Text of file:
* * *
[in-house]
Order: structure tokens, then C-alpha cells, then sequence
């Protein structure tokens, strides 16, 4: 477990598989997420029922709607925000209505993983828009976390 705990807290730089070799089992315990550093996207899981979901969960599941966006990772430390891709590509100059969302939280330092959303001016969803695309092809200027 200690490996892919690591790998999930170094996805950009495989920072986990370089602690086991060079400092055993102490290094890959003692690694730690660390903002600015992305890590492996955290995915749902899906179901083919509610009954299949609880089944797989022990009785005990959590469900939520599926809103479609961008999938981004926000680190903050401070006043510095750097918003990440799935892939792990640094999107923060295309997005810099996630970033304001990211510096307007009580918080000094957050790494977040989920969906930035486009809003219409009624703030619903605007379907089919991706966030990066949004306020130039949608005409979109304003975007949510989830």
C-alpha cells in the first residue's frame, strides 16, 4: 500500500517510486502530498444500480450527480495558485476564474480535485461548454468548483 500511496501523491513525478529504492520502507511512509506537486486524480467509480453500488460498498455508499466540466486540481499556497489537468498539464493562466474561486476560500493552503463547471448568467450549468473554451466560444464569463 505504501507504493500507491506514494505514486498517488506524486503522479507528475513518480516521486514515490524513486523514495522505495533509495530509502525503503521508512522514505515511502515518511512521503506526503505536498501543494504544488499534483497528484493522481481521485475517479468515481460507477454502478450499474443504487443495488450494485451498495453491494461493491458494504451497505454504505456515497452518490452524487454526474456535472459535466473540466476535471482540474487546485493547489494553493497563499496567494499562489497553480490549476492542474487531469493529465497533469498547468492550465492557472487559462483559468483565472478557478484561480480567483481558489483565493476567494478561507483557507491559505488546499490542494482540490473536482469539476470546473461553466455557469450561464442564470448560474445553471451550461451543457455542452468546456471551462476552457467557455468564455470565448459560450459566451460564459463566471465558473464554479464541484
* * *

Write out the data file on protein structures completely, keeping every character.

[in-house]
Order: structure tokens, then C-alpha cells, then sequence
């Protein structure tokens, strides 16, 4: 477990598989997420029922709607925000209505993983828009976390 705990807290730089070799089992315990550093996207899981979901969960599941966006990772430390891709590509100059969302939280330092959303001016969803695309092809200027 200690490996892919690591790998999930170094996805950009495989920072986990370089602690086991060079400092055993102490290094890959003692690694730690660390903002600015992305890590492996955290995915749902899906179901083919509610009954299949609880089944797989022990009785005990959590469900939520599926809103479609961008999938981004926000680190903050401070006043510095750097918003990440799935892939792990640094999107923060295309997005810099996630970033304001990211510096307007009580918080000094957050790494977040989920969906930035486009809003219409009624703030619903605007379907089919991706966030990066949004306020130039949608005409979109304003975007949510989830």
C-alpha cells in the first residue's frame, strides 16, 4: 500500500517510486502530498444500480450527480495558485476564474480535485461548454468548483 500511496501523491513525478529504492520502507511512509506537486486524480467509480453500488460498498455508499466540466486540481499556497489537468498539464493562466474561486476560500493552503463547471448568467450549468473554451466560444464569463 505504501507504493500507491506514494505514486498517488506524486503522479507528475513518480516521486514515490524513486523514495522505495533509495530509502525503503521508512522514505515511502515518511512521503506526503505536498501543494504544488499534483497528484493522481481521485475517479468515481460507477454502478450499474443504487443495488450494485451498495453491494461493491458494504451497505454504505456515497452518490452524487454526474456535472459535466473540466476535471482540474487546485493547489494553493497563499496567494499562489497553480490549476492542474487531469493529465497533469498547468492550465492557472487559462483559468483565472478557478484561480480567483481558489483565493476567494478561507483557507491559505488546499490542494482540490473536482469539476470546473461553466455557469450561464442564470448560474445553471451550461451543457455542452468546456471551462476552457467557455468564455470565448459560450459566451460564459463566471465558473464554479464541484